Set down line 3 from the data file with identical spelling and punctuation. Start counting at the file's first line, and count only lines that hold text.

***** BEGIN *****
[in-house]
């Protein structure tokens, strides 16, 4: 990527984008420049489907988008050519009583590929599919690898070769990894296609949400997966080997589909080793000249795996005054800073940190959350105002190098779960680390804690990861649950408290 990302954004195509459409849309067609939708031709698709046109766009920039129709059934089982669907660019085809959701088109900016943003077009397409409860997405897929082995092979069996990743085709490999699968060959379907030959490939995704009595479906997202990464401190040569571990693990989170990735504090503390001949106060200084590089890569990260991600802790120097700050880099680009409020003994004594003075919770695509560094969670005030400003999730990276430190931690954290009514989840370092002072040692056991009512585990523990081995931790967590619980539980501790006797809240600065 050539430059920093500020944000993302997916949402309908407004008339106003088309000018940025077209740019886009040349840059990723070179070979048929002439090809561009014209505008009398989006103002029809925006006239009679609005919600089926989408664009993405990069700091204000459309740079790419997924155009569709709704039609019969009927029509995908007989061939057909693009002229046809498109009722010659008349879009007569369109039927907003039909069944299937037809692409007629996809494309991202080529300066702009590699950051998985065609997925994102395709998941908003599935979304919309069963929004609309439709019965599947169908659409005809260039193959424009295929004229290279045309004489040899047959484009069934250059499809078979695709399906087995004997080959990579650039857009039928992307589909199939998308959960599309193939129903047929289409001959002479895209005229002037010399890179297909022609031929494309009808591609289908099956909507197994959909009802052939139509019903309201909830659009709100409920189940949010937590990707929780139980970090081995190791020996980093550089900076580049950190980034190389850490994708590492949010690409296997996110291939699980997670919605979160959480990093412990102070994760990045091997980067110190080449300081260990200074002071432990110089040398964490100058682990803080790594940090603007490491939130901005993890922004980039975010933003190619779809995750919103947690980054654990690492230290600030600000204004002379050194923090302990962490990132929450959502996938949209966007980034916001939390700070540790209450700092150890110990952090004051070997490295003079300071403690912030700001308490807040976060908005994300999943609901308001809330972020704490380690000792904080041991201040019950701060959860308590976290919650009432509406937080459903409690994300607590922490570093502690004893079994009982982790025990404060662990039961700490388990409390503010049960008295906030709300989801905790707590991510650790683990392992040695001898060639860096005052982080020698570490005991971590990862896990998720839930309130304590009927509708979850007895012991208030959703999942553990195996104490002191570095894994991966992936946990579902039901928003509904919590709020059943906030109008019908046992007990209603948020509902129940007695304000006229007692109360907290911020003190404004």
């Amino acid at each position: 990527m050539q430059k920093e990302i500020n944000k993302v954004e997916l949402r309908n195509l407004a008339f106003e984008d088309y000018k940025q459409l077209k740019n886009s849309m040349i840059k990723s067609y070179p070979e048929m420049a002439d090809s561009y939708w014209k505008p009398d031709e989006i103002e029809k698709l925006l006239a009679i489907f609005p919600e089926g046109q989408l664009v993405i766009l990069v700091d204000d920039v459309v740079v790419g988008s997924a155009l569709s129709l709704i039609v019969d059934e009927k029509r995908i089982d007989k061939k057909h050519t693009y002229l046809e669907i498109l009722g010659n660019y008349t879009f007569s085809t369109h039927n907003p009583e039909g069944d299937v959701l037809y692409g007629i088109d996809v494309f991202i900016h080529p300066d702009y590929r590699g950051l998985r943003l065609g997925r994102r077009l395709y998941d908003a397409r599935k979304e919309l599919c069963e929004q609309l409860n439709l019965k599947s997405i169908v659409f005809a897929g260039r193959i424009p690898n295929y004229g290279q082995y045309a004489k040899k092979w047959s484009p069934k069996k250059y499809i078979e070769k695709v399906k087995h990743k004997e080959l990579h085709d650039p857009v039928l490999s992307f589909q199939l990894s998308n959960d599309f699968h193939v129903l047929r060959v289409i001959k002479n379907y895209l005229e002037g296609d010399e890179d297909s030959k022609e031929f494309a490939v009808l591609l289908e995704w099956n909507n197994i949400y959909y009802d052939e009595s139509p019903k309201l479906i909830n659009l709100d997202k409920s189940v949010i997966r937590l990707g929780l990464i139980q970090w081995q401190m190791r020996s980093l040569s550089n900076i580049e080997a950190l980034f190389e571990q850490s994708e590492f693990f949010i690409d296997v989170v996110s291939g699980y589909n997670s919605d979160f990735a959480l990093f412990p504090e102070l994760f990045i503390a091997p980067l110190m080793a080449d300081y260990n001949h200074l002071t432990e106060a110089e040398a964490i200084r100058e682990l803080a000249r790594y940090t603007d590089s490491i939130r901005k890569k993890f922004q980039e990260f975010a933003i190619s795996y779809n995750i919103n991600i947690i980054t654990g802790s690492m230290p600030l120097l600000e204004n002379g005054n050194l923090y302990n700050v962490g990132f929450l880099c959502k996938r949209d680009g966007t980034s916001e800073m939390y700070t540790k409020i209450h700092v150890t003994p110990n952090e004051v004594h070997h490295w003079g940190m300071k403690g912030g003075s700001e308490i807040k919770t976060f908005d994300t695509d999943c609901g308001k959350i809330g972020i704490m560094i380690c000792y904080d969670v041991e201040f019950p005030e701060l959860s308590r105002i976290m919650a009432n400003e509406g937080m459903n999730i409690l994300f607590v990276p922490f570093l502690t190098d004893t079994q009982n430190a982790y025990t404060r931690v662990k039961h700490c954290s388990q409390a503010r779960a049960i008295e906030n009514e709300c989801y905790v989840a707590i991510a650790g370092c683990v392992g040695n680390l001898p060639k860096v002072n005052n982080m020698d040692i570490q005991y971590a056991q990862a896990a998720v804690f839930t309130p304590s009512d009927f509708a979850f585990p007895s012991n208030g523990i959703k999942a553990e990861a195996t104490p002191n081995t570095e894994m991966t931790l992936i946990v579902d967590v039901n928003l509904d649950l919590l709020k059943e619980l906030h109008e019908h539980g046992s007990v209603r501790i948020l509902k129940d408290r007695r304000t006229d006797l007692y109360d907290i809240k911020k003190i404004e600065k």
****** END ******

């Amino acid at each position: 990527m050539q430059k920093e990302i500020n944000k993302v954004e997916l949402r309908n195509l407004a008339f106003e984008d088309y000018k940025q459409l077209k740019n886009s849309m040349i840059k990723s067609y070179p070979e048929m420049a002439d090809s561009y939708w014209k505008p009398d031709e989006i103002e029809k698709l925006l006239a009679i489907f609005p919600e089926g046109q989408l664009v993405i766009l990069v700091d204000d920039v459309v740079v790419g988008s997924a155009l569709s129709l709704i039609v019969d059934e009927k029509r995908i089982d007989k061939k057909h050519t693009y002229l046809e669907i498109l009722g010659n660019y008349t879009f007569s085809t369109h039927n907003p009583e039909g069944d299937v959701l037809y692409g007629i088109d996809v494309f991202i900016h080529p300066d702009y590929r590699g950051l998985r943003l065609g997925r994102r077009l395709y998941d908003a397409r599935k979304e919309l599919c069963e929004q609309l409860n439709l019965k599947s997405i169908v659409f005809a897929g260039r193959i424009p690898n295929y004229g290279q082995y045309a004489k040899k092979w047959s484009p069934k069996k250059y499809i078979e070769k695709v399906k087995h990743k004997e080959l990579h085709d650039p857009v039928l490999s992307f589909q199939l990894s998308n959960d599309f699968h193939v129903l047929r060959v289409i001959k002479n379907y895209l005229e002037g296609d010399e890179d297909s030959k022609e031929f494309a490939v009808l591609l289908e995704w099956n909507n197994i949400y959909y009802d052939e009595s139509p019903k309201l479906i909830n659009l709100d997202k409920s189940v949010i997966r937590l990707g929780l990464i139980q970090w081995q401190m190791r020996s980093l040569s550089n900076i580049e080997a950190l980034f190389e571990q850490s994708e590492f693990f949010i690409d296997v989170v996110s291939g699980y589909n997670s919605d979160f990735a959480l990093f412990p504090e102070l994760f990045i503390a091997p980067l110190m080793a080449d300081y260990n001949h200074l002071t432990e106060a110089e040398a964490i200084r100058e682990l803080a000249r790594y940090t603007d590089s490491i939130r901005k890569k993890f922004q980039e990260f975010a933003i190619s795996y779809n995750i919103n991600i947690i980054t654990g802790s690492m230290p600030l120097l600000e204004n002379g005054n050194l923090y302990n700050v962490g990132f929450l880099c959502k996938r949209d680009g966007t980034s916001e800073m939390y700070t540790k409020i209450h700092v150890t003994p110990n952090e004051v004594h070997h490295w003079g940190m300071k403690g912030g003075s700001e308490i807040k919770t976060f908005d994300t695509d999943c609901g308001k959350i809330g972020i704490m560094i380690c000792y904080d969670v041991e201040f019950p005030e701060l959860s308590r105002i976290m919650a009432n400003e509406g937080m459903n999730i409690l994300f607590v990276p922490f570093l502690t190098d004893t079994q009982n430190a982790y025990t404060r931690v662990k039961h700490c954290s388990q409390a503010r779960a049960i008295e906030n009514e709300c989801y905790v989840a707590i991510a650790g370092c683990v392992g040695n680390l001898p060639k860096v002072n005052n982080m020698d040692i570490q005991y971590a056991q990862a896990a998720v804690f839930t309130p304590s009512d009927f509708a979850f585990p007895s012991n208030g523990i959703k999942a553990e990861a195996t104490p002191n081995t570095e894994m991966t931790l992936i946990v579902d967590v039901n928003l509904d649950l919590l709020k059943e619980l906030h109008e019908h539980g046992s007990v209603r501790i948020l509902k129940d408290r007695r304000t006229d006797l007692y109360d907290i809240k911020k003190i404004e600065k």